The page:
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Year 1, Week 24, Day 5

I have a brief observation for today’s reading of Joshua 10-11.

Today’s reading describes the military campaigns that Israel undertook in order to take possession of the land: “So Joshua took the whole land, according to all that the LORD had spoken to Moses. And Joshua gave it for an inheritance to Israel according to their tribal allotments. And the land had rest from war” (Joshua 11:23). While there will still be fighting in particular areas as the tribes take possession of their land allotment, the Israelites are now the dominant force in control of the Land promised to them. Joshua 10 records the conquest of the southern portions of the Promised Land: “Then Joshua and all Israel with him passed on from Makkedah to Libnah and fought against Libnah. And the LORD gave it also and its king into the hand of Israel. And he struck it with the edge of the sword, and every person in it; he left none remaining in it. And he did to its king as he had done to the king of Jericho” (Joshua 10:29). Joshua 11 records the conquest of the northern portions of the Promised Land: “So Joshua took all that land, the hill country and all the Negeb and all the land of Goshen and the lowland and the Arabah and the hill country of Israel and its lowland from Mount Halak, which rises toward Seir, as far as Baal-gad in the Valley of Lebanon below Mount Hermon. And he captured all their kings and struck them and put them to death” (Joshua 11:16-17). The major campaigns to take the Promised Land are now complete.

One of the things that struck me from today’s reading is the emphasis that the LORD places in the conquest of the Land as a portrait of the LORD’s promise to crush the head of the serpent: “The LORD says to my Lord: “Sit at my right hand, until I make your enemies your footstool…The Lord is at your right hand; he will shatter kings on the day of his wrath” (Psalm 110:1,5). While Psalm 110 was penned long after the time of Joshua and has a still future orientation, it reaches back to promises that the LORD made long before the time of Joshua: “I will put enmity between you and the woman, and between your offspring and her offspring; he shall bruise your head, and you shall bruise his heel” (Genesis 3:15). The conquest of the Land during the time of Joshua reflects the LORD’s actions to crush His enemies, putting them under His feet: “And when they brought those kings out to Joshua, Joshua summoned all the men of Israel and said to the chiefs of the men of war who had gone with him, “Come near; put your feet on the necks of these kings.” Then they came near and put their feet on their necks” (Joshua 10:24). What Joshua and the Israelites are doing on this day of conquest is a partial glimpse of what the LORD has promised and a partial preview of the LORD’s sure fulfillment of what He will do. Joshua encouraged Israel with these actions: “And Joshua said to them, “Do not be afraid or dismayed; be strong and courageous. For thus the LORD will do to all your enemies against whom you fight” (Joshua 10:25).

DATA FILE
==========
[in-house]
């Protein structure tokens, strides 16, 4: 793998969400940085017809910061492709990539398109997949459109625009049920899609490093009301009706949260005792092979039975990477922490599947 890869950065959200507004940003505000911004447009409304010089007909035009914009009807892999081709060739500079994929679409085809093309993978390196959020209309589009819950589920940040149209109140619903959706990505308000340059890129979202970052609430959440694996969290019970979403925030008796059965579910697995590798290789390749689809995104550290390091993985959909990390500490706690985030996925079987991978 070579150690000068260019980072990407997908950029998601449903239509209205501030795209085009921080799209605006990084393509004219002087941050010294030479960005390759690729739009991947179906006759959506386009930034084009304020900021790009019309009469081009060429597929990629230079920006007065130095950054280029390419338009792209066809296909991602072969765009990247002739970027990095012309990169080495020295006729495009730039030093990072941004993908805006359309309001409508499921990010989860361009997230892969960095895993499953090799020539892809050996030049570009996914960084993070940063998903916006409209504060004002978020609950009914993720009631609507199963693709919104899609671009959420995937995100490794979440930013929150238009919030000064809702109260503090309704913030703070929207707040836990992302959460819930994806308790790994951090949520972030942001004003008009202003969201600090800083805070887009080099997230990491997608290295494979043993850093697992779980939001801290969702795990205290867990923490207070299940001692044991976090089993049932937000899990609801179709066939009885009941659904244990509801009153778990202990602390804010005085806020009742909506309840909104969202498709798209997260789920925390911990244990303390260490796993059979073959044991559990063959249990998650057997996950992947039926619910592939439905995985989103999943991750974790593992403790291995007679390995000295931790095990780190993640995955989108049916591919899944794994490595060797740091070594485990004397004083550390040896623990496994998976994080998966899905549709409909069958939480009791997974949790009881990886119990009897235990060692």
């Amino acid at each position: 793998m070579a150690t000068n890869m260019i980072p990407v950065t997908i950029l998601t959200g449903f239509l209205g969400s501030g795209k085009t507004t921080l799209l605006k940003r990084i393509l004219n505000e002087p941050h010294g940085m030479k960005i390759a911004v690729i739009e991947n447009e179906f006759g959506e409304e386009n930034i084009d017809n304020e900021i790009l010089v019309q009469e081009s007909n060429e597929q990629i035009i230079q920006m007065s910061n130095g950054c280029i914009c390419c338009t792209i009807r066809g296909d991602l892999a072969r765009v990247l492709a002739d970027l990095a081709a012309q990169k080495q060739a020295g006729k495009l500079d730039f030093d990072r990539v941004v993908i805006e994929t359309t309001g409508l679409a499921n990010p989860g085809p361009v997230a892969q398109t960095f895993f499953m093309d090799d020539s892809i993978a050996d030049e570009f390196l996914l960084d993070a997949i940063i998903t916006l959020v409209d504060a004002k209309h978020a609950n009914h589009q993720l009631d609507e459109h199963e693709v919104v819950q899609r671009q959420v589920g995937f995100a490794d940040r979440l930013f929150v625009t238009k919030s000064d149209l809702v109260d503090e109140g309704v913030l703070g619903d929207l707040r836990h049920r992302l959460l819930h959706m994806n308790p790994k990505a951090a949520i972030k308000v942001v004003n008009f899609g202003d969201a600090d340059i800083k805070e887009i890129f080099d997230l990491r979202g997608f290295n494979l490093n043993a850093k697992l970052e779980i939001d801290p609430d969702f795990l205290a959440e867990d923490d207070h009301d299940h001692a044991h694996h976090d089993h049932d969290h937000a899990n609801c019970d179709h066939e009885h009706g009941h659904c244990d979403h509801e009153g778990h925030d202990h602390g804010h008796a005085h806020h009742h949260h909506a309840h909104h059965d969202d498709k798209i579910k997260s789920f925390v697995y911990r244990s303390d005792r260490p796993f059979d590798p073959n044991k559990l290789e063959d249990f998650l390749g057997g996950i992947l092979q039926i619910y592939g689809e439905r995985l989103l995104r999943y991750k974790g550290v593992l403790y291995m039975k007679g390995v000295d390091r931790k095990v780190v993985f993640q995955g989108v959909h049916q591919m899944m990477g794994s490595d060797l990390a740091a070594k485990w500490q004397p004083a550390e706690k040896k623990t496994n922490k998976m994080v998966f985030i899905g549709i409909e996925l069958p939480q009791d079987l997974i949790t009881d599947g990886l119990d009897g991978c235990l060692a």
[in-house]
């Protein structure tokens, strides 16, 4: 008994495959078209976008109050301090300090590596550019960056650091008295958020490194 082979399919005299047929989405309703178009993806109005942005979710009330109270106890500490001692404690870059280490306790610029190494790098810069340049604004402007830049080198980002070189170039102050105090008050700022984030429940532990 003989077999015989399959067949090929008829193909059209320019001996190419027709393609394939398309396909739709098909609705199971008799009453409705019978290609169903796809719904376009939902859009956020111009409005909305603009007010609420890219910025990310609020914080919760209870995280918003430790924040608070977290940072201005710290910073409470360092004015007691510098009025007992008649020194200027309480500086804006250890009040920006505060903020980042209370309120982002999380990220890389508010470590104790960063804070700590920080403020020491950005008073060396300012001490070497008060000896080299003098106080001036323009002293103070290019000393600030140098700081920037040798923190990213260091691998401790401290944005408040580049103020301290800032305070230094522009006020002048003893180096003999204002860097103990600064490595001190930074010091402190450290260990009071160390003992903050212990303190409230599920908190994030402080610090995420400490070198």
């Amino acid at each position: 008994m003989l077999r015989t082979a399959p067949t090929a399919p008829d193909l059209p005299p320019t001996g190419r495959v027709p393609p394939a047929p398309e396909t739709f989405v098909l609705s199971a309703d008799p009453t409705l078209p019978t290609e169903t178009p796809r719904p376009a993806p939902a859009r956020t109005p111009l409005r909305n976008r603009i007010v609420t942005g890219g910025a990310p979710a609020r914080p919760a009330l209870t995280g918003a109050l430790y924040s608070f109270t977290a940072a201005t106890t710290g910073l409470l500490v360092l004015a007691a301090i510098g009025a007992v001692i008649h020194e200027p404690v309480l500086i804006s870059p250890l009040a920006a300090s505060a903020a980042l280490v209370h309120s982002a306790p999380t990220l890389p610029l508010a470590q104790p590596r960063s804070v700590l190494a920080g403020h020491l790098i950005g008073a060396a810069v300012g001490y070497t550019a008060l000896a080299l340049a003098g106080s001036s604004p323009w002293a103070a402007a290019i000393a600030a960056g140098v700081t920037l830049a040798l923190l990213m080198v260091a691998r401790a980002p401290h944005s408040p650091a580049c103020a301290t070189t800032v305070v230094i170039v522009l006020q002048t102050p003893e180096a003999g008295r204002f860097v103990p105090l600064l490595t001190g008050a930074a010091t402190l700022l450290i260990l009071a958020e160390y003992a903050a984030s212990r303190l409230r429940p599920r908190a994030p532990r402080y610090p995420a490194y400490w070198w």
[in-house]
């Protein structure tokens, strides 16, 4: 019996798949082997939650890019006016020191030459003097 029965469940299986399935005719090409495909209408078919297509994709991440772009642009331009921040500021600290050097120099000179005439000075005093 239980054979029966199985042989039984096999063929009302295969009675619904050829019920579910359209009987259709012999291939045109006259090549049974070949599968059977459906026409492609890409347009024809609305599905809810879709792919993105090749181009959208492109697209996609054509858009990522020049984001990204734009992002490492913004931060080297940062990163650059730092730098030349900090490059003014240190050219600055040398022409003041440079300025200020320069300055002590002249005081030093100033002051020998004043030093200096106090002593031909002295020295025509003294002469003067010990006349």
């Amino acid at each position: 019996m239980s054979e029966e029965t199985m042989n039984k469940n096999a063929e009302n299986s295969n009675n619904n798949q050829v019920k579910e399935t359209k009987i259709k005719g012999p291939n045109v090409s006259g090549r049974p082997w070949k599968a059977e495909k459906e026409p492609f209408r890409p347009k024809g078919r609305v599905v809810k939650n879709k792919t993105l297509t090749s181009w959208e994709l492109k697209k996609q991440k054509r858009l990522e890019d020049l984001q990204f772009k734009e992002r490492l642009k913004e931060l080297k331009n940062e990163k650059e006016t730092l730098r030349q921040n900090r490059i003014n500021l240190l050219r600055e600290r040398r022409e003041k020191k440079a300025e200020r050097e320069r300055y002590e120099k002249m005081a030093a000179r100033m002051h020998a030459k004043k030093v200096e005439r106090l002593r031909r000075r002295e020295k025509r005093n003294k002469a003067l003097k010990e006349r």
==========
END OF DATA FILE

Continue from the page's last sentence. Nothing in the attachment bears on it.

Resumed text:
What today’s reading makes clear is that the LORD is granting victory to His people: “And the LORD said to Joshua, “Do not fear them, for I have given them into your hands. Not a man of them shall stand before you” (Joshua 10:8). While the Israelites will do actual fighting, the LORD is also their Warrior: “And the LORD threw them into a panic before Israel, who struck them with a great blow at Gibeon and chased them by the way of the ascent of Beth-horon and struck them as far as Azekah and Makkedah. And as they fled before Israel, while they were going down the ascent of Beth-horon, the LORD threw down large stones from heaven on them as far as Azekah, and they died. There were more who died because of the hailstones than the sons of Israel killed with the sword” (Joshua 10:10-11). Thus, the destruction of the inhabitants of the Land, was an act of Divine judgment: “For it was the LORD'S doing to harden their hearts that they should come against Israel in battle, in order that they should be devoted to destruction and should receive no mercy but be destroyed, just as the LORD commanded Moses” (Joshua 11:20). Reminiscent of the LORD hardening Pharaoh’s heart as a part of His judgment and destruction, so now, the LORD judged the Amalekites as He declared during the days of Abraham: “And they shall come back here in the fourth generation, for the iniquity of the Amorites is not yet complete” (Genesis 15:16).

As we will see in the readings over the coming days, there is a tension between the complete victory that the LORD has given to Israel in taking the Land, and the remaining battles that the Israelites would need to engage in. The first generation of Israelites refused to take the Land because of their fear of the Anakim: "And there we saw the Nephilim (the sons of Anak, who come from the Nephilim), and we seemed to ourselves like grasshoppers, and so we seemed to them” (Numbers 13:33). Not the sons of Anak have been destoryed—except of few: “There was none of the Anakim left in the land of the people of Israel. Only in Gaza, in Gath, and in Ashdod did some remain” (Joshua 11:22). And the few who are left in Gath will re-emerge as a threat to a future king of Israel: “And there came out from the camp of the Philistines a champion named Goliath of Gath, whose height was six cubits and a span” (1 Samuel 17:4). But Goliath too will have his head crushed: “And David put his hand in his bag and took out a stone and slung it and struck the Philistine on his forehead. The stone sank into his forehead, and he fell on his face to the ground” (1 Samuel 17:49).

What struck you in today’s reading? What questions were prompted from today’s reading?

Pastor Joe